Human aggression and antisocial behavior are known to be the product of both social and biological risk factors. What is not yet understood is how environment and genetic factors may mediate the interrelationships among these risk factors and antisocial outcomes. A study of twins and their families would provide the ideal opportunity to answer the critical question in this regard: Do measured social and biological variables relate to antisocial development for environment or genetic reasons? Our ability to develop effective and efficient interventions for antisocial behavior rest heavily upon the answer to this question. A study of normal variation in antisocial and aggressive behavior is proposed for 600 twin pairs (both male and female), aged 9-10 years old during an initial assessment, and aged 11-12 years old during a follow-up assessment. The study will provide the first opportunity to investigate the environmental and genetic underpinnings of important social and biological risk factors for unlawful, antisocial and aggressive behavior in boys and girls on the risk of adolescence. Social risk factors will include aspects of the family environment, such as socio-economic status, emotional climate, cohesion, parental warmth and affection, parental supervision, discipline and control. Specific environmental factors for each twin will also be studied including individual relationships with each family member, as well as peer-group characteristics. Biological risk factors will include psychophysiological indicators of arousal (both electrodermal and cardiac channels), as well as neuropsychological and cognitive testing. Both the social and biological risk factors studied here have previously been shown to distinguish between children at high and low risk for aggressive and antisocial behavior. The twin design allows the unique occasion to estimate the relative contributions of environmental and genetic factors to both antisocial behavior and their risk factors, as well as their interrelationships. Of particular importance are whether the links between antisocial behavior with biological and social risk factors, if they exist in this sample, are mediated by genetic or environmental factors. DNA samples will be extracted through mouthwash procedures and will serve two purposes. First, zygosity determination will be made using PCR tests for the 400 same-sex pairs. Then, the remaining DNA will be stored for future analyses of specific genetic loci hypothesized to show associations with antisocial behaviors. We anticipate that by the end of this project, a substantial number of candidate genes will be suggested for antisocial outcomes. At that point, additional funding will be sought to confirm these associations using the rich data source resulting from this project. Detailed knowledge of the underlying biological and genetic mechanisms in aggressive and other forms of antisocial behavior will lead to a greater understanding of how social variables in turn are related to antisocial outcomes, ultimately enabling greater control of this important social phenomenon.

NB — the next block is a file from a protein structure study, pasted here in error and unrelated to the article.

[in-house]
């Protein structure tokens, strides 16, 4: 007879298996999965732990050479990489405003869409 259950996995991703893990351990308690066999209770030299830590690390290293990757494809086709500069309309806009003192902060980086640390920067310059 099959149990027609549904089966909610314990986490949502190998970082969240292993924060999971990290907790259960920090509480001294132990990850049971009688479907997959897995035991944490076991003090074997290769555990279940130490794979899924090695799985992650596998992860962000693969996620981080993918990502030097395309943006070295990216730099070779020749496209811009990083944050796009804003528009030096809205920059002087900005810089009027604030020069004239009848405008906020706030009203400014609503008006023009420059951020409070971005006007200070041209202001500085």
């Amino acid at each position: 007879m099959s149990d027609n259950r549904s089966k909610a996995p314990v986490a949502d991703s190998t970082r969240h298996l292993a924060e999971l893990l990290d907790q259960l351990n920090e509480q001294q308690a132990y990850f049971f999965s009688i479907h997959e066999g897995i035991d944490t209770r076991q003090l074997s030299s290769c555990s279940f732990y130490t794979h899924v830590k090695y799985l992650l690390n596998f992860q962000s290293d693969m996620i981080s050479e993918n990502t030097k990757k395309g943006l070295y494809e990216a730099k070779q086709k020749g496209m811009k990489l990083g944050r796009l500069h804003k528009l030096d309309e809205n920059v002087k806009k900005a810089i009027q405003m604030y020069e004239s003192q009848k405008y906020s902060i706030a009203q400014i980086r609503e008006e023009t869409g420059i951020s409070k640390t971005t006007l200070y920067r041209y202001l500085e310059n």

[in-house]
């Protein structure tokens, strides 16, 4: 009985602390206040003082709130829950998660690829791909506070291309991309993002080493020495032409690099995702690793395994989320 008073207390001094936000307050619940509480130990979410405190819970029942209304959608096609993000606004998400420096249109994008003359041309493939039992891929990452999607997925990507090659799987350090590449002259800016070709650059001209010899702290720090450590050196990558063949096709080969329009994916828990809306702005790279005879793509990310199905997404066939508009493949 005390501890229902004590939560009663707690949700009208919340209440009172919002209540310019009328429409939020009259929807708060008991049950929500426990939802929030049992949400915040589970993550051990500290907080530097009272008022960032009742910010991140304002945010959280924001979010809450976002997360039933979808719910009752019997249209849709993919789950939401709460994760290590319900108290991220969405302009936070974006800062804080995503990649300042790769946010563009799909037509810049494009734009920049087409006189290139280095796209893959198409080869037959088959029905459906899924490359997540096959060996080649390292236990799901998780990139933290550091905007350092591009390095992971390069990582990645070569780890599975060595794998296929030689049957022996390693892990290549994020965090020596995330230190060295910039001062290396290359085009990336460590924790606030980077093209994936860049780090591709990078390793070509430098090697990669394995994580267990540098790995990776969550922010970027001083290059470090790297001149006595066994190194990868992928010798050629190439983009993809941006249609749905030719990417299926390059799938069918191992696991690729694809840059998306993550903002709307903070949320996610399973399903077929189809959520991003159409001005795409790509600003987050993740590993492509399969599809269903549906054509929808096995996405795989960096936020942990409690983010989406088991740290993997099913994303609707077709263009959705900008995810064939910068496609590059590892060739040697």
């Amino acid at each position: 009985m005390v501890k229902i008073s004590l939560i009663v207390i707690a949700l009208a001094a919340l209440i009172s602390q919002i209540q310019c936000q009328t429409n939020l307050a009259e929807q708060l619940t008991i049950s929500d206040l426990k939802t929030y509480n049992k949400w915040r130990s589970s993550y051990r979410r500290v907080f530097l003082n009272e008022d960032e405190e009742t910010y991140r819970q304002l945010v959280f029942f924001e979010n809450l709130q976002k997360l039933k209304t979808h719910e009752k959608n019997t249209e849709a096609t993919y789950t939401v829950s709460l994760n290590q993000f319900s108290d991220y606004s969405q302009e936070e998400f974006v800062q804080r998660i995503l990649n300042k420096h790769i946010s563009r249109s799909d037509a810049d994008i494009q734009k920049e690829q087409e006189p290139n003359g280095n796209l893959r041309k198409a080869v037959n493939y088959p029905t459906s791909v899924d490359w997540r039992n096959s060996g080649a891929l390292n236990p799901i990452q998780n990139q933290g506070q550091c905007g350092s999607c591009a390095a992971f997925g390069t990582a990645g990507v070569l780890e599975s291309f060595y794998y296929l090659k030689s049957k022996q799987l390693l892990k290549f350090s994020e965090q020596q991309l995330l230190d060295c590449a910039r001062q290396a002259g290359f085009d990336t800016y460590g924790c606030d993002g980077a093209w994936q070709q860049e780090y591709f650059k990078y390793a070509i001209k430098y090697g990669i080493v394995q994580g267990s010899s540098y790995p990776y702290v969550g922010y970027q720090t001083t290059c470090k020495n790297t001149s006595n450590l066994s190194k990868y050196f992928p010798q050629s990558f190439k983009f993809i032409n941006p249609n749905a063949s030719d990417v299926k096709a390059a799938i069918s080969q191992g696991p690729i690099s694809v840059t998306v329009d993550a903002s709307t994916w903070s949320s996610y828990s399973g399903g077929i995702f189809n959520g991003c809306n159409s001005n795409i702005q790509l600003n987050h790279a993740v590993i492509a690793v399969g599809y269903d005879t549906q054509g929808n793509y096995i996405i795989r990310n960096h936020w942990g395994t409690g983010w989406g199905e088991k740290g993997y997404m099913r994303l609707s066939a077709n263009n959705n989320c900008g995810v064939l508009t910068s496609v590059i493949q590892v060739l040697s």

National Institute of Health (NIH)
National Institute of Mental Health (NIMH)
Research Project (R01)
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Special Emphasis Panel (ZMH1-CRB-X (04))
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Tuma, Farris K
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University of Southern California
Schools of Arts and Sciences
Los Angeles
United States
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